Wednesday, June 24, 2009

cny1 orig ciivic kids staten island - 2007 A group of North Shore students are working together to help the community. Forming a group called "Civic Kids" they are some of Staten Island's littlest leaders, making a big impact. NY1's Kathy Young filed the following report.

A group of North Shore students are working together to help the community. Forming a group called "Civic Kids" they are some of Staten Island's littlest leaders, making a big impact. NY1's Kathy Young filed the following report.

With students representing nine middle schools attending, Councilman Mike McMahon held the year's first "Civic Kids" meeting. The purpose was for each student group to present a project they're taking on that will help the North Shore community.

"We work together with the student councils in the middle schools — and we're happy that this year we have all the middle schools in the district for the first time — to help formulate a project, work it through the year, and at the end of the year we have a rewards program where they get rewarded," said McMahon.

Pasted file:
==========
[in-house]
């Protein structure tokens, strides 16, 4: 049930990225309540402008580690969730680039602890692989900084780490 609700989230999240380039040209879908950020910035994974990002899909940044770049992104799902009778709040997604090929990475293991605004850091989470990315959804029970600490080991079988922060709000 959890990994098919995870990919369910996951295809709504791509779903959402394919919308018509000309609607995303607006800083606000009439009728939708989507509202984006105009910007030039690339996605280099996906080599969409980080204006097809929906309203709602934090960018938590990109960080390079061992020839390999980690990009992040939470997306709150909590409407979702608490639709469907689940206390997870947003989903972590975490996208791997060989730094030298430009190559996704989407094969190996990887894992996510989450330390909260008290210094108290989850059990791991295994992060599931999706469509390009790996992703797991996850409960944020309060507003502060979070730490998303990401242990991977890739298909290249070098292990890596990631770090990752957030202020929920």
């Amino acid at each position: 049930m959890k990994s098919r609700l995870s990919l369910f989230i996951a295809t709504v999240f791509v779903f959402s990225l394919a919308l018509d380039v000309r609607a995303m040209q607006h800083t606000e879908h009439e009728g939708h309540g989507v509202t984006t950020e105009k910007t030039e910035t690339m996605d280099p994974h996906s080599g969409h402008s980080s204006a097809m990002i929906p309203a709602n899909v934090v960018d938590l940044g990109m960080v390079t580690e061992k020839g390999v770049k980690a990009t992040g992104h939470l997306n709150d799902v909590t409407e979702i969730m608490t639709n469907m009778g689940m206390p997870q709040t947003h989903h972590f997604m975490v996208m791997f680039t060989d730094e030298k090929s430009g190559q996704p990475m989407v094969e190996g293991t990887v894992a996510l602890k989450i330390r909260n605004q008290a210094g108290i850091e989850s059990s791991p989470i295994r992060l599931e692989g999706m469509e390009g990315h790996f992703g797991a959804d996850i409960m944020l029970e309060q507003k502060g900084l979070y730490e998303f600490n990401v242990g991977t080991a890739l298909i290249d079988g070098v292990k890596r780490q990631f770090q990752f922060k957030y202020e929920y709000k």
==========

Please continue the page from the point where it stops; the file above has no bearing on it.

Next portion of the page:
All of the groups will share a $25,000 prize to use towards their projects. Each group came up with its own idea on how to help out.

"We are going to draw murals on delis to help their advertisement and help beautify our neighborhood," said student Devin Salmon.

"Our project is to refinish the school yard," said student Shawn Reilly.

"Our main focus is the Wounded Warriors project with veterans of the Korean War, Vietnam and WWII. We're doing an oral history project to keep their stories alive of the veterans," said student Peter Kennedy.

Along with their separate projects, the Civic Kids will also be doing something all together. This year they will plant flowers around the North Shore.

Civic Kids organizers say these individual and team projects will teach leadership and teamwork.

"Hopefully through this Civic Kids Project we are building future leaders of Staten Island and the United States," said Staten Island Mental Health Society president Kenneth Popler.

"We're all about making a difference, being heard and being our own people," said student Cletus Emokpae.

— Kathy Young

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